Throughout the time my family has lived in Maine, I’ve had the privilege and honor to serve our community in several ways. I was so privileged to have practiced family medicine in a small town, in an era when I could take the time to really connect with my patients, to look them in the eye and listen to their stories, to educate them and then to share in the decision-making process of how to address their health care needs.

Over the years, the practice of medicine went through huge changes. By the time I retired in 2007, it was just too challenging to maintain a private practice. It is no surprise to me that most physicians are now employed by large health systems, with their schedules ruled by “productivity.” I retired, in part, due to our broken health care system.

At that time, I had no idea how I’d be able to use my life experience to help advocate for a better way forward. I had no way to know that serving in state government was going to give me the opportunity to keep advocating for Maine patients.

It has truly been the greatest honor of my life serving four terms in the Maine House, and then being elected to the Senate. I have learned so much about the importance of good governance and all the ways that government influences our lives.

I learned why the importance of having lawmakers with a medical background, who can offer informed, critical input on not only health care policy but also on the need for environmental protection, criminal justice reform, and the importance of quality early childhood education.

However, it has at times been an emotional rollercoaster. Sometimes I left Augusta with such a heavy heart, knowing that I could not prevent serious cuts to programs that keep our low-income seniors from having to make impossible choices of whether to pay for their medication or heat.


I’ve fought against the false choice between funding primary care or public health, or pitting caring for the elderly against those with disabilities. And after fighting for Medicaid expansion for seven years, I felt such joy as seeing it finally implemented by Gov. Janet Mills.

More recently, I worked to bring evidence-informed practices for substance use prevention and treatment to the forefront.

I have a new appreciation for the prevention and treatment of adverse childhood experiences, the root cause of so many lost opportunities for our children to grow up to be healthy, productive adults.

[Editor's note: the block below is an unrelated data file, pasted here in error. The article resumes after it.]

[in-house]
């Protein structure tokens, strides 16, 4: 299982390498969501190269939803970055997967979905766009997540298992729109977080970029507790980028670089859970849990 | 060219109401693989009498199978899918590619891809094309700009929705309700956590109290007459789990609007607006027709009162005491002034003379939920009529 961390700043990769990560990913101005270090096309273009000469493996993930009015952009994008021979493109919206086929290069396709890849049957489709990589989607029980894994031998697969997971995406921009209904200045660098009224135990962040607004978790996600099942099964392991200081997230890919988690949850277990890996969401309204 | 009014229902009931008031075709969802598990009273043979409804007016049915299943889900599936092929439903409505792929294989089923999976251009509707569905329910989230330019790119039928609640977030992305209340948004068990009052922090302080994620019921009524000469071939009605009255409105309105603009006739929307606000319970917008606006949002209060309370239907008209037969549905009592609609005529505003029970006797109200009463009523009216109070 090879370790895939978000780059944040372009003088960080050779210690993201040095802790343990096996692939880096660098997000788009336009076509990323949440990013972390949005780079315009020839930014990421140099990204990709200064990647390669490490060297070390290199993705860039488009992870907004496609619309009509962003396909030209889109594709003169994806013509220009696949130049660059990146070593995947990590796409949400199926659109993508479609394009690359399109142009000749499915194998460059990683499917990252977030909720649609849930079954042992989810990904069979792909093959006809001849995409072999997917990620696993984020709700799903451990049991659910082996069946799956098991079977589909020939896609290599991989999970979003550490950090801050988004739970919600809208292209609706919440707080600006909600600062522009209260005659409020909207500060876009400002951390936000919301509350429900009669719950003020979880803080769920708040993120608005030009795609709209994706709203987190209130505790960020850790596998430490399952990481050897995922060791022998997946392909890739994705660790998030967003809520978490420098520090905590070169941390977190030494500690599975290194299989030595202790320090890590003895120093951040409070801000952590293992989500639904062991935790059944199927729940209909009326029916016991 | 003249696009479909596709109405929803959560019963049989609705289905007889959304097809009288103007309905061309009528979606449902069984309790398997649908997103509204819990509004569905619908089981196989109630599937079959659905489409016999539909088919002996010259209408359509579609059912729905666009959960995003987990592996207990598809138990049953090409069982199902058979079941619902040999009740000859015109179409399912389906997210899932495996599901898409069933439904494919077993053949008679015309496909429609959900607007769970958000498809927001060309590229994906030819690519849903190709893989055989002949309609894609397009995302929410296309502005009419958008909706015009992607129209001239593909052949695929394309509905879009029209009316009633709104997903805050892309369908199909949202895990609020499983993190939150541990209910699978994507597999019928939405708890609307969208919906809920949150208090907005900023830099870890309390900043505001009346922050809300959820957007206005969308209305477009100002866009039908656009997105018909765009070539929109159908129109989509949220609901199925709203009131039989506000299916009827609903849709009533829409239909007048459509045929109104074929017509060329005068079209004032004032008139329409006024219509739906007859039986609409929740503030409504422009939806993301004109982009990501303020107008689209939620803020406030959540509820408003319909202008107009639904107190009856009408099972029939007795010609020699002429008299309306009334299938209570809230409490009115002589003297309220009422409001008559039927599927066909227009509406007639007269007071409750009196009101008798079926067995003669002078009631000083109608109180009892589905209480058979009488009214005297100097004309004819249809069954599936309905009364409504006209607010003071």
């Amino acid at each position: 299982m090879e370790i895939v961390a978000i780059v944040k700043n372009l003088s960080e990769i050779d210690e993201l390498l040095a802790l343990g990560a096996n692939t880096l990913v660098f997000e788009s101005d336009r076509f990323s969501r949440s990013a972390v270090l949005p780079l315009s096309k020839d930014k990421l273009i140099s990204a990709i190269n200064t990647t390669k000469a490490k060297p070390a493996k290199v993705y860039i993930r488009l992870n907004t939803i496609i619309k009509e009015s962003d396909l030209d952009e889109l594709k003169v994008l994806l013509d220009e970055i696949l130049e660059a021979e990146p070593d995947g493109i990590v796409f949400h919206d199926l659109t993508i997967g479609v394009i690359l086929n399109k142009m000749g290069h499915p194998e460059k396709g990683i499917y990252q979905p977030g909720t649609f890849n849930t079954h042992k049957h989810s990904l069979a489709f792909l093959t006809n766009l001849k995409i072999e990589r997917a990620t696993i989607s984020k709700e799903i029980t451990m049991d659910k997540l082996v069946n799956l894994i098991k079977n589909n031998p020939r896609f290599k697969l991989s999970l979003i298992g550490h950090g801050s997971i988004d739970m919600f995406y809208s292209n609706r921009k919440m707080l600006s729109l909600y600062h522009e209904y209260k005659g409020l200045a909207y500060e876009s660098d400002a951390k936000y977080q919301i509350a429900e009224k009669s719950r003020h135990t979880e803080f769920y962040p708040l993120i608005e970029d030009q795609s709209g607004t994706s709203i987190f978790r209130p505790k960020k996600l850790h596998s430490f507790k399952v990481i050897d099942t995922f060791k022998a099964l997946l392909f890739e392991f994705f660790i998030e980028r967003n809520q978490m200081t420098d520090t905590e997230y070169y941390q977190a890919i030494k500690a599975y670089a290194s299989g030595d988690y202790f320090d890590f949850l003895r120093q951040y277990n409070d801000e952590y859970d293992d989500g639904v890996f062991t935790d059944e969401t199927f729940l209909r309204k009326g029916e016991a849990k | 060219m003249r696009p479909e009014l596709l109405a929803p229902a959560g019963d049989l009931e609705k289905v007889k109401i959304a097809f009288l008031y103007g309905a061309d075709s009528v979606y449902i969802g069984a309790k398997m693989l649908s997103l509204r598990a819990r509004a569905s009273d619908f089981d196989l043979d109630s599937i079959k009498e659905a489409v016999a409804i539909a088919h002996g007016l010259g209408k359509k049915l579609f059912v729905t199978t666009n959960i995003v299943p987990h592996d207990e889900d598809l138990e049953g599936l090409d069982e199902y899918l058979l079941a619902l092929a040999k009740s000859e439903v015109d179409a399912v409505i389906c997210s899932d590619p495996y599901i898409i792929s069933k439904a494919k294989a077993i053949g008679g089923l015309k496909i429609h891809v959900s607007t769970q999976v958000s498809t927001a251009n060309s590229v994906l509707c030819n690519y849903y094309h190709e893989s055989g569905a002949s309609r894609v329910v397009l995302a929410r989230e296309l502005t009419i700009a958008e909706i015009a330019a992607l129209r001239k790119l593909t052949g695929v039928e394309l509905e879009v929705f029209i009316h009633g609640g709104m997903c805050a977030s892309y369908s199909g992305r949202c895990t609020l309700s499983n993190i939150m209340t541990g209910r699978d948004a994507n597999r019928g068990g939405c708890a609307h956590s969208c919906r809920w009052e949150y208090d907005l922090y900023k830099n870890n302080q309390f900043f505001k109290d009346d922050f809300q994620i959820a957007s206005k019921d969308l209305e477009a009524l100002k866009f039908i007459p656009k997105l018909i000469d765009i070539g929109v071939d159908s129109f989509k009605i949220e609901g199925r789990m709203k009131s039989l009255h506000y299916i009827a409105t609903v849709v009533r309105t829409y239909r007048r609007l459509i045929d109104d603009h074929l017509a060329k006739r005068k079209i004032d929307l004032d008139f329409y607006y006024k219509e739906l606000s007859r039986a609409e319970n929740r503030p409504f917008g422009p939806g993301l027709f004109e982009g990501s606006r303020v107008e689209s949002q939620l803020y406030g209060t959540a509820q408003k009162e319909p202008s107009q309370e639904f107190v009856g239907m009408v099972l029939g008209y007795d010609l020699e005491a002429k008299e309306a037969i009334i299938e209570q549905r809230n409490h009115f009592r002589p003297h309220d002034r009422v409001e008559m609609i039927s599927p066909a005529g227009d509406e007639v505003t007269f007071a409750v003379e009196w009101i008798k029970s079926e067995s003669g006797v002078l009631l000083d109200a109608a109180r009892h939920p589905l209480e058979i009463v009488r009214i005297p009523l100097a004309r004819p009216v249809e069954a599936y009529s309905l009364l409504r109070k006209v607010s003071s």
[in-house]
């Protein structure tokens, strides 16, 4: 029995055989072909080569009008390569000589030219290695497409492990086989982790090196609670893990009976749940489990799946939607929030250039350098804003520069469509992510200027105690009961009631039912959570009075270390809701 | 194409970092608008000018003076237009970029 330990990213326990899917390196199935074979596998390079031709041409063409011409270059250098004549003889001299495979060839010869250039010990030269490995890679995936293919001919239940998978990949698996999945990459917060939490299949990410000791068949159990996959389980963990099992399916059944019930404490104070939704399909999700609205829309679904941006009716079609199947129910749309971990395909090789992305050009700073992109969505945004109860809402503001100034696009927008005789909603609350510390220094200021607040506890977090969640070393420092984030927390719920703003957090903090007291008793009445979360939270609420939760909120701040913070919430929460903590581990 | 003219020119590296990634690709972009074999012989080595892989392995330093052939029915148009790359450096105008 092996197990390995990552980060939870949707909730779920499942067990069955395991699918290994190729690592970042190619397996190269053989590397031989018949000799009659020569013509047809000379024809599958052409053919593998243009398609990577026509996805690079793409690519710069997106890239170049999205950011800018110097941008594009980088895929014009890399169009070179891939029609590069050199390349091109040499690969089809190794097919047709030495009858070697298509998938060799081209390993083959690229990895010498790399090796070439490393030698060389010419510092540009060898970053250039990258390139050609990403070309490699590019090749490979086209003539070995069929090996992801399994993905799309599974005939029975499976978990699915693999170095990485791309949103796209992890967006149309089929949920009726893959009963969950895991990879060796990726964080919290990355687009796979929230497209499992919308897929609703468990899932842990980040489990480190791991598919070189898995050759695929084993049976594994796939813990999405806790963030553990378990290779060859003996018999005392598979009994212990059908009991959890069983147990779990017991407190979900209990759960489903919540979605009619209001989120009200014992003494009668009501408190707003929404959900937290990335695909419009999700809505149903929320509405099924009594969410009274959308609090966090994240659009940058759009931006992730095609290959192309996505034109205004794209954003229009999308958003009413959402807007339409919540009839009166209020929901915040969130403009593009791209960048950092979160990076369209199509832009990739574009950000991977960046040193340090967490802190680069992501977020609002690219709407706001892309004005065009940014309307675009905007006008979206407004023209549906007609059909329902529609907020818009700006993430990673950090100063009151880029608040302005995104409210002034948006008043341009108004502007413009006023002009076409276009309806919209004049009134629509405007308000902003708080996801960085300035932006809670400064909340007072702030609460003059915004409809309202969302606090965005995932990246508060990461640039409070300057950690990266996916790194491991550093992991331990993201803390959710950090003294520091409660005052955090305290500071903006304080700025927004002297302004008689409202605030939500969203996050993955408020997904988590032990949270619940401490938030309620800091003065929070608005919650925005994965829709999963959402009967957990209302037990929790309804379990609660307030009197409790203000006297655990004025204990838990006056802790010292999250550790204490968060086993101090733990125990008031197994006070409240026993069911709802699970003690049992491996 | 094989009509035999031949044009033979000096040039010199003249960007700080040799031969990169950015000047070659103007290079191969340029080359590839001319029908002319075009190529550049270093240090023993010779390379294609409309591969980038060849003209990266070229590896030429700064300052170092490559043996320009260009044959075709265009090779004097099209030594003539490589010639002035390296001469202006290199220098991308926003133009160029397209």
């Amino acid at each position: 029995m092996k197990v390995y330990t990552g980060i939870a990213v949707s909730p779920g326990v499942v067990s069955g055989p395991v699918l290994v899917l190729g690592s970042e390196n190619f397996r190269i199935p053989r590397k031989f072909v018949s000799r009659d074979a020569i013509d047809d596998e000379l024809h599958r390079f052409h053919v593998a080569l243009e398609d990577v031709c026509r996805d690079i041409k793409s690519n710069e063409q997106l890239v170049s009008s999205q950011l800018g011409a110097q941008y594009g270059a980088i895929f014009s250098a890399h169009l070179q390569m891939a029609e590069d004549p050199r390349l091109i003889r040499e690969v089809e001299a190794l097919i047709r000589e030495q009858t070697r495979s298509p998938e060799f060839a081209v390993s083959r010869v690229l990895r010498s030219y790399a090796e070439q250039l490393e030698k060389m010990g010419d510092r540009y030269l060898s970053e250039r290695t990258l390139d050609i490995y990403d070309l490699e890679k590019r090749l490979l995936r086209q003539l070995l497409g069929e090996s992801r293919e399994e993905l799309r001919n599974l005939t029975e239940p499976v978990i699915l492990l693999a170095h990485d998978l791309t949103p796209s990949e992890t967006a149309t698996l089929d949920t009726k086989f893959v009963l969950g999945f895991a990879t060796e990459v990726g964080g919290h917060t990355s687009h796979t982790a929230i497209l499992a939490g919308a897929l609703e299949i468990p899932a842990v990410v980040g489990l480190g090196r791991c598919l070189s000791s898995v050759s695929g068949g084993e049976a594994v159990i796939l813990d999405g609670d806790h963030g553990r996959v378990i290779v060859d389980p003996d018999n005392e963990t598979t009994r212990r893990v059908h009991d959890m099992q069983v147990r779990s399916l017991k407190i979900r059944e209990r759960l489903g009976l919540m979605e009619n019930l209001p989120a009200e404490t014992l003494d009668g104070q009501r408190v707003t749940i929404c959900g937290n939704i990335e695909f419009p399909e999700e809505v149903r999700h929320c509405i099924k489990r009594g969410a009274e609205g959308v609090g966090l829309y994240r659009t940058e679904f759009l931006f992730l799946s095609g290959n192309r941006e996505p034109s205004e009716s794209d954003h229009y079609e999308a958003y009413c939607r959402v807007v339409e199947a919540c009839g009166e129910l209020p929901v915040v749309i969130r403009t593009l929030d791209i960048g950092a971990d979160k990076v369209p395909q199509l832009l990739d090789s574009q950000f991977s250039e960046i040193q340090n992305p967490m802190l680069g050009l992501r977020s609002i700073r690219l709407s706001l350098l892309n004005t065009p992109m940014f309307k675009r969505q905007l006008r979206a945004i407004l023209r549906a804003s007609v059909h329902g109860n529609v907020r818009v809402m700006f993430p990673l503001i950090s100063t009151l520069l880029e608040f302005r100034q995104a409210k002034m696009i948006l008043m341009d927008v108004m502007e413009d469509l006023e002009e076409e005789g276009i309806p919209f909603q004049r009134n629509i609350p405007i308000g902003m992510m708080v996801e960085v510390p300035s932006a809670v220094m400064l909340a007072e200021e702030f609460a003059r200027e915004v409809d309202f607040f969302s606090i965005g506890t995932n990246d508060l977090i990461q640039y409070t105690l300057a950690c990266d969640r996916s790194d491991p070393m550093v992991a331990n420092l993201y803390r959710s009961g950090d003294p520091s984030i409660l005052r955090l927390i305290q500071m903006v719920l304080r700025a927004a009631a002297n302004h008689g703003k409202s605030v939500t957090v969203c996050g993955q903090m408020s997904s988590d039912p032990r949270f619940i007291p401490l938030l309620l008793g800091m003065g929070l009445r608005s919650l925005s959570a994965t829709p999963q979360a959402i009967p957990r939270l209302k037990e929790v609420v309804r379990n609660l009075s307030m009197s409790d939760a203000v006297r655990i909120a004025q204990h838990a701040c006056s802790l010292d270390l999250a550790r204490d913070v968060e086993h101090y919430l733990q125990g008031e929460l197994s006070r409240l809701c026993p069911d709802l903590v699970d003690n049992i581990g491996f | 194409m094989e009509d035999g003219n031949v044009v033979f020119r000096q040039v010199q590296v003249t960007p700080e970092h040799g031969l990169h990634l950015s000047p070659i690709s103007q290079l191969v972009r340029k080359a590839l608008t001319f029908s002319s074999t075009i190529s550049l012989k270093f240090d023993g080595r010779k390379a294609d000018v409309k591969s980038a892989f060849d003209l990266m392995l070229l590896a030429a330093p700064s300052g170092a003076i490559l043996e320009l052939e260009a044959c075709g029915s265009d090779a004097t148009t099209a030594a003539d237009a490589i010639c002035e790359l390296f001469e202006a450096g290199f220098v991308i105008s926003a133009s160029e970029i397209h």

I have fought to expand access to safe, legal abortion and to protect our natural resources and beautiful environment.

This has all been such rewarding work, and I do not regret a moment of serving these years in Augusta. I deeply cherish the friendships I have made. I have had the chance to make a difference in people’s lives through legislative service, a true gift, just as I had in medicine.

So, it’s with a bittersweet feeling that I’ve decided not to run for re-election this coming November.

Like so many of you, I find myself in that “sandwich generation,” needing to help take care of both an elderly parent and a grandchild. I know that my family needs me to be available. For me, family has always come first, and I am excited to spend more quality time with my granddaughter. More selfishly, I want to be able to travel while I can still truly enjoy the experience and continue my personal growth.

We’ve accomplished so much in our first year of this legislative session, and we have so much more good work to do. During the rest of my term, I personally will work to rebuild our decimated public health system; to lower the costs of health care; to provide much needed dental coverage for low-income adults and children; to expand access to affordable, quality childcare; to continue to address income inequality and social justice; and to build a well- educated, trained workforce to grow our economy.

And in November, you will have the opportunity to elect a new, dedicated person to serve you in the Senate. I look forward to seeing all the work that person will accomplish for you, too.

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